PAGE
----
Large quantities of barrels with fresh fish from Harwich (England) were delivered each morning
straight from the harbour. Initially the delivery was done by horse and cart, later by trucks. After four hours of pickling and cleaning in large concrete tubs in the workshops downstairs the herrings were fastened on pikes by women. After this the men climbed in the smoking chimneys to put all the pikes with the fish on the wooden racks.
The smoking processes
Firstly wood fires on the floor of the chimneys, mainly fed by beech wood shavings, dried out the fish. After five hours the hatches at the top of the chimneys were closed and the smoking of the fish continued for several hours. Different working methods provided the traditional brown herring, the herring for baking, ‘kipper’ or ‘bokking’. After the smoking process the fish was taken out of the racks at the first floor and packaged in wooden crates ready for distribution.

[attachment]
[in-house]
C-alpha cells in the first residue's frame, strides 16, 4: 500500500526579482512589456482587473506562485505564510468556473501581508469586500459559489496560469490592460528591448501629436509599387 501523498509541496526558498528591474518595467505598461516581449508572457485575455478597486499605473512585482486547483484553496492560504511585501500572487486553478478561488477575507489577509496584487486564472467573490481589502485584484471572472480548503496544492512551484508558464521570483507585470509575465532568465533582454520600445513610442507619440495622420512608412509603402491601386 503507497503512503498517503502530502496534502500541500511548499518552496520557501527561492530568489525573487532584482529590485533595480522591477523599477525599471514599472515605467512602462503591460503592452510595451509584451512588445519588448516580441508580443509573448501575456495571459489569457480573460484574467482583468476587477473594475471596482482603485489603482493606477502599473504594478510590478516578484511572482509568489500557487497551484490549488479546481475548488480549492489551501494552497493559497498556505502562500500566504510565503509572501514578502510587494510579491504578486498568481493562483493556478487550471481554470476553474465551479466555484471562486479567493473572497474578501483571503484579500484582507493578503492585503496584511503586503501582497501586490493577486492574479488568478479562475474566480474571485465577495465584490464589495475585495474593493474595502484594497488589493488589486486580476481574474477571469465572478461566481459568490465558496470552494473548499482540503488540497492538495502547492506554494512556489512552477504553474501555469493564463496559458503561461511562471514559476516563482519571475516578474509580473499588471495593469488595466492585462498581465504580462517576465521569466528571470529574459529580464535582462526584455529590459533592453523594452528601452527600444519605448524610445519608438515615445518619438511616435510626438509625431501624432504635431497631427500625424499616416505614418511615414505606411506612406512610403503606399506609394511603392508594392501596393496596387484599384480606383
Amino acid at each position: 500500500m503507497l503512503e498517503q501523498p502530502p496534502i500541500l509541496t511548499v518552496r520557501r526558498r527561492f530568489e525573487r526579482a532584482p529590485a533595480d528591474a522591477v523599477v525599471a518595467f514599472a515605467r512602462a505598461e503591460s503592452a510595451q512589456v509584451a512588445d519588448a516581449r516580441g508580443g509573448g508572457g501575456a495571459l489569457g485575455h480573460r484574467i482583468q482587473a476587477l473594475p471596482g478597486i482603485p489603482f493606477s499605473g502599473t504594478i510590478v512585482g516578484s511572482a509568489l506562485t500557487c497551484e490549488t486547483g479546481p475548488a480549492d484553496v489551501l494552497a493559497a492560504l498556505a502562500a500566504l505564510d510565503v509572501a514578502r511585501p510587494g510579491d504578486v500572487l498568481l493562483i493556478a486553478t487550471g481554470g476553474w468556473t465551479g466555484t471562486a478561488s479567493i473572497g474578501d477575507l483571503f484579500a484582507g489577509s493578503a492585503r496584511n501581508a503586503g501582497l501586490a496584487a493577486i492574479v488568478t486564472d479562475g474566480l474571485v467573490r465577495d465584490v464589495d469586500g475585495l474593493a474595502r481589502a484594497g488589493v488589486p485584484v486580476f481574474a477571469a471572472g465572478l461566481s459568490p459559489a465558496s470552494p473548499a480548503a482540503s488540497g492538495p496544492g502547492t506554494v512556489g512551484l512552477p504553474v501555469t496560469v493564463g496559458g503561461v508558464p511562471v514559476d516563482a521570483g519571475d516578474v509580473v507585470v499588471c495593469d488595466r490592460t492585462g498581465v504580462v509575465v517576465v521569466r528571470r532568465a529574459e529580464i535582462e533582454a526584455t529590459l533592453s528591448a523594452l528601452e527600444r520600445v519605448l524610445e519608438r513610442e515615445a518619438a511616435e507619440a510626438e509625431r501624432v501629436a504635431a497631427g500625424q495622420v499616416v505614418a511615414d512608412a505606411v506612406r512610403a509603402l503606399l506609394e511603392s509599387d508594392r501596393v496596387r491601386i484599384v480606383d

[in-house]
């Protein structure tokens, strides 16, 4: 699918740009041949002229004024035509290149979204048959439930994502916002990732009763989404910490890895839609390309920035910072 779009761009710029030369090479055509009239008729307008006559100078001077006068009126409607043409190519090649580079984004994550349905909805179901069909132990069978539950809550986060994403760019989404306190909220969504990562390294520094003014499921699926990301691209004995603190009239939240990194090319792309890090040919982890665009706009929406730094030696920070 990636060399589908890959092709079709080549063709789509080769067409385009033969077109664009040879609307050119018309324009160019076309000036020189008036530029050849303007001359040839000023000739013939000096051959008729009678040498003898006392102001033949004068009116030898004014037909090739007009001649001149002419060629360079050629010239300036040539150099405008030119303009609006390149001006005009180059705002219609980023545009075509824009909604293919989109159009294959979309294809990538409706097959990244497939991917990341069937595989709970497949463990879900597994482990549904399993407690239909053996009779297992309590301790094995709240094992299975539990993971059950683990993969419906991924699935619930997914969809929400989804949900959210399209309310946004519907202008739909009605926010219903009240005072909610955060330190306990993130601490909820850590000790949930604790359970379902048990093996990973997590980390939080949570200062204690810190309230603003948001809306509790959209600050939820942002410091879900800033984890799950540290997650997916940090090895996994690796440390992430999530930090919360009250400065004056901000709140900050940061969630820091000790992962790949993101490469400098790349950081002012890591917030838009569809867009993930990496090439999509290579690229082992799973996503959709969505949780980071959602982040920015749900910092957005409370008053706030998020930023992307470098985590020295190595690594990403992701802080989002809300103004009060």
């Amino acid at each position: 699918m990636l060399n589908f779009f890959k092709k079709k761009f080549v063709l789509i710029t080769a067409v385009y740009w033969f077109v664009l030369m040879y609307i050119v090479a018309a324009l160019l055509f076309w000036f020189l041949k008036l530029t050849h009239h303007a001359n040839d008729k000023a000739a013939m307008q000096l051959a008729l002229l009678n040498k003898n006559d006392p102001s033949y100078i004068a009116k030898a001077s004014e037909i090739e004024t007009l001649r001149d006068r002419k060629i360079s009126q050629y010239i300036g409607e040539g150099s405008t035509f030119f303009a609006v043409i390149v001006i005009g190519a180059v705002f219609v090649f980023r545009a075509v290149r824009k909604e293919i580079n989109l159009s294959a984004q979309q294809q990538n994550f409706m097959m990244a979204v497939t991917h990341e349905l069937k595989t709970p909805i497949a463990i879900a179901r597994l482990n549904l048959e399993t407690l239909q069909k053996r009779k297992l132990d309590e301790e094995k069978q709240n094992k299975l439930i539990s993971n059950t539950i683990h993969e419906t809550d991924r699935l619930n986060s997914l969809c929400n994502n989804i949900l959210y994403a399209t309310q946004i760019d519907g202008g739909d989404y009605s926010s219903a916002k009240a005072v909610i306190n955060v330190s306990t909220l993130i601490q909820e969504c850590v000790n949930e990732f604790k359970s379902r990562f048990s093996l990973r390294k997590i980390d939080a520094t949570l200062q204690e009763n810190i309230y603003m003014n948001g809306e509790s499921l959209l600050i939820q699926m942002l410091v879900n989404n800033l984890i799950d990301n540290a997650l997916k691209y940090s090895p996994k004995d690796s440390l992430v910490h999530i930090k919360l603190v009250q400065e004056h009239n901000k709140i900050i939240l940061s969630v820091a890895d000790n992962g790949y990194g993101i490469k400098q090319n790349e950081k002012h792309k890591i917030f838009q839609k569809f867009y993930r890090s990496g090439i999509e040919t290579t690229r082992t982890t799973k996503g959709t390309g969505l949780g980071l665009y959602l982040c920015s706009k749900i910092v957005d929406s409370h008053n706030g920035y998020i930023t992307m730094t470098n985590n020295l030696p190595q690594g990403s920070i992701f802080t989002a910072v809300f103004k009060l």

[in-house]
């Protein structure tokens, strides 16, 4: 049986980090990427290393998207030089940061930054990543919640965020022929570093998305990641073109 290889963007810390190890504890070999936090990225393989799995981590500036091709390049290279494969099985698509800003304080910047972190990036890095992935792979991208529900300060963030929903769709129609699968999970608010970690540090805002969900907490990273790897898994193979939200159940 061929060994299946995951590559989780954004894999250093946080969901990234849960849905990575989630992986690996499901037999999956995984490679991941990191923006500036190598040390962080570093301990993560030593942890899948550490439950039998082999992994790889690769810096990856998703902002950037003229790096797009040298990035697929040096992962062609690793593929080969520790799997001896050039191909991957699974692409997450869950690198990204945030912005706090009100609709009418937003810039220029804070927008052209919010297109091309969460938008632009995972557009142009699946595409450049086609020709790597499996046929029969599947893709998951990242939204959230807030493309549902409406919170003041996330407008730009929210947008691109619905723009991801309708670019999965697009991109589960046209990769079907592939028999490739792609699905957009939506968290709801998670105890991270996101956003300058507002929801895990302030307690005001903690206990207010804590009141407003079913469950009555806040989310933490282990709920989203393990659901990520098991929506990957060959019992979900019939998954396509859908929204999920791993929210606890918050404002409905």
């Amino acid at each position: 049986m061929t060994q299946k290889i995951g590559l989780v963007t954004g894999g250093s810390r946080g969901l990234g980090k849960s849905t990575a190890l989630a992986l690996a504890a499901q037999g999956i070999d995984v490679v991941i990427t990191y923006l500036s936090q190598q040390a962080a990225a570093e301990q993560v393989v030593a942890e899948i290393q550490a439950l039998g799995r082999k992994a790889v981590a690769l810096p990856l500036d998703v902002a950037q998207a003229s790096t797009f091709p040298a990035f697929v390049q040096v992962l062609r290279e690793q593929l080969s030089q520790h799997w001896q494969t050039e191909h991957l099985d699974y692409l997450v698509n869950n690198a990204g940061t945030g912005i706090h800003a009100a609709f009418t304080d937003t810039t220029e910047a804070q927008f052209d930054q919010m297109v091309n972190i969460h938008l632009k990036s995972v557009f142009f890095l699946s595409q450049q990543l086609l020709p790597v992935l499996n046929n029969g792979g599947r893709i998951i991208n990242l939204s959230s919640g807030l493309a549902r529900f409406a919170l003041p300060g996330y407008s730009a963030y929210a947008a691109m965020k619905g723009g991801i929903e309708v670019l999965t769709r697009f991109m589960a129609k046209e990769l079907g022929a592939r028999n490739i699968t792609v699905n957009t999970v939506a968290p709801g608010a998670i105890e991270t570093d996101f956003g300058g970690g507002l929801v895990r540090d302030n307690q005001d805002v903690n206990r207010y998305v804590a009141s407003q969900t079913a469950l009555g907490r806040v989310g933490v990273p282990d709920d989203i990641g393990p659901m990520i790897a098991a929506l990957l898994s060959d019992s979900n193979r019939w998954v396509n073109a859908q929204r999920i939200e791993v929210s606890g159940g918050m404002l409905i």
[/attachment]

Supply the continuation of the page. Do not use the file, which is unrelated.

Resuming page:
The commercial trade
The cycle of smoking fish continued from early morning until later afternoon. Roughly calculated it involved about 200.000 or more fish per cycle which is about 15 to 20 ton each day. In peak periods the factory was producing day and night. Undoubtedly the company Vanden Bemden was one of the important players in the sector as it was active in distribution and export to other fish smoking factories in Mariekerke, Gent or Charleroi, but also in France and Germany.